The rules of construction applicable to contracts generally also apply to contracts of guaranty, and if such a contract is unambiguous, it must be enforced as written. A guaranty contract which is unequivocal in its terms must be interpreted according to the language used, for it is presumed that the parties meant what their language clearly imports.
In this instance there is surely no ambiguity in the guaranties' language (P. 12(m) Ex. C) (emphasis added):
The obligations of the Guarantor shall not be affected, diminished, released, modified or impaired upon the happening from time to time of any event.
This Guaranty shall be construed as a continuing, absolute and unconditional guaranty of payment with regard to the validity, regularity, or enforceability of the Note and without regard to any defense, set-off or counterclaim which may at any time be available to or be asserted by the Maker against Weinstein, or by any other circumstance whatsoever (with or without notice to or knowledge of the Maker or Guarantor) which constitutes, or might be construed to constitute, an equitable or legal discharge of the Maker for the liabilities under the Note, or of the Guarantor under this Guaranty.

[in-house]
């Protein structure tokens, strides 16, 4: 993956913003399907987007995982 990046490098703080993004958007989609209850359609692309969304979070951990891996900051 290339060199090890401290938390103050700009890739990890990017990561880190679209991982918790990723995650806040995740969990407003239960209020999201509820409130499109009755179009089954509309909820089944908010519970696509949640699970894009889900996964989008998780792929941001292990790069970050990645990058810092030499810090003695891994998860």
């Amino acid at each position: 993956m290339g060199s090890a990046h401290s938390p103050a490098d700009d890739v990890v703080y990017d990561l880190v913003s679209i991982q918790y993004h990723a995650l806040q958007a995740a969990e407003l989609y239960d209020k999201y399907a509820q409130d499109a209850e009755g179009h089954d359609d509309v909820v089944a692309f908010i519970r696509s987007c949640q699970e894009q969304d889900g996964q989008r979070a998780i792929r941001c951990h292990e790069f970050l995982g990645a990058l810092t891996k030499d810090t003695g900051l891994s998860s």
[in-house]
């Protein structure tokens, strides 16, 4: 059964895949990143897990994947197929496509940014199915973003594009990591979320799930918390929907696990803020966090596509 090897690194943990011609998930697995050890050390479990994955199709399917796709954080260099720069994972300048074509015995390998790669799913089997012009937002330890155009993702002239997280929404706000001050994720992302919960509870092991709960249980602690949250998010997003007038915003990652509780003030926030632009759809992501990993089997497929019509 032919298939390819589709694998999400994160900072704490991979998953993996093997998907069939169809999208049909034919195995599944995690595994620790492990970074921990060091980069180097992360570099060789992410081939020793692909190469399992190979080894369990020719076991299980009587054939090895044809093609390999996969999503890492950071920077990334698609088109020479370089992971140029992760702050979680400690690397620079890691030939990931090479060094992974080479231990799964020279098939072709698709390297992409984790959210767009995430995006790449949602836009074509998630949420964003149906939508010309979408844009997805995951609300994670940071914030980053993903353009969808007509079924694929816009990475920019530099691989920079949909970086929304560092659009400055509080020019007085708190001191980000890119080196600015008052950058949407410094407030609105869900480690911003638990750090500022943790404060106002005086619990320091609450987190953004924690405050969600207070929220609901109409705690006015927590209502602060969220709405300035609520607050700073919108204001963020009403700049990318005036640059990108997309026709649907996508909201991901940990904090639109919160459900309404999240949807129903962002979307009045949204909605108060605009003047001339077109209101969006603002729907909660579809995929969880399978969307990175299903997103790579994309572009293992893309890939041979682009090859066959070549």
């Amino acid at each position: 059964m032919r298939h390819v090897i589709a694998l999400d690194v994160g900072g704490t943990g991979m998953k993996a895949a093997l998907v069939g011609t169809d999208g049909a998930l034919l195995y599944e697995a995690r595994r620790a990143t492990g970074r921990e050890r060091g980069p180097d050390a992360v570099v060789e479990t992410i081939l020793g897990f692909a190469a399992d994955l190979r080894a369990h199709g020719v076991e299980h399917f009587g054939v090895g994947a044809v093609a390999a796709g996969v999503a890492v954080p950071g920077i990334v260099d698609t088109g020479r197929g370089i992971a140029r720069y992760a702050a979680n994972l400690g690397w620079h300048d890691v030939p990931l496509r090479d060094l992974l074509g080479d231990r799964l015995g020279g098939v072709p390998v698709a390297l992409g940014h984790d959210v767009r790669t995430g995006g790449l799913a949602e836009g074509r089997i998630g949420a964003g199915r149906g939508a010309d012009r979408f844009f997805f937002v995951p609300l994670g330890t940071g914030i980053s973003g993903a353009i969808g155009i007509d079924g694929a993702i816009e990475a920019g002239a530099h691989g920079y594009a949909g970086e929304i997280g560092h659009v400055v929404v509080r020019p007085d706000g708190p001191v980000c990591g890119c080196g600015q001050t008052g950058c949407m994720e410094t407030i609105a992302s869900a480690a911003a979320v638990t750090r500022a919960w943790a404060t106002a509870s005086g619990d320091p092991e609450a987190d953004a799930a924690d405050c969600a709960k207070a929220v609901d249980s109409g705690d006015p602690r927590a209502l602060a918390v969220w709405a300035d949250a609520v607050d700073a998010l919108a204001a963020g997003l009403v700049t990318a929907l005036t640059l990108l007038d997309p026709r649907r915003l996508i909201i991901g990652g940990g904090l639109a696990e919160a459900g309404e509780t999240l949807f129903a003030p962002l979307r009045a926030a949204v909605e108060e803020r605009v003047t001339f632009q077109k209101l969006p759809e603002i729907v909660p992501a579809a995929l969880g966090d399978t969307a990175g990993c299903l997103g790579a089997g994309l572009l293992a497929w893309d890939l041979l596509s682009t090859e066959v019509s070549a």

Thus Robex has expressly waived all defenses, set-offs and counterclaims. Illinois courts routinely enforce such waivers contained in guaranties ( FIMSA, 759 F. Supp. at 1301).
Next Robex seeks to introduce parol evidence that another portion of the guaranties' language does not accurately reflect the parties' agreement (P. 12(m) Ex. C):
The obligations of the Guarantor under this guaranty are absolute, continuing, unconditional and irrevocable, and shall remain in full force and effect until all the liabilities of Maker under the Note have been indefeasibly paid and until payments of the liabilities of Maker under the Note are not subject to rescission or repayment under any bankruptcy, insolvency, reorganization, receivership, arrangement or similar proceeding affecting the Maker.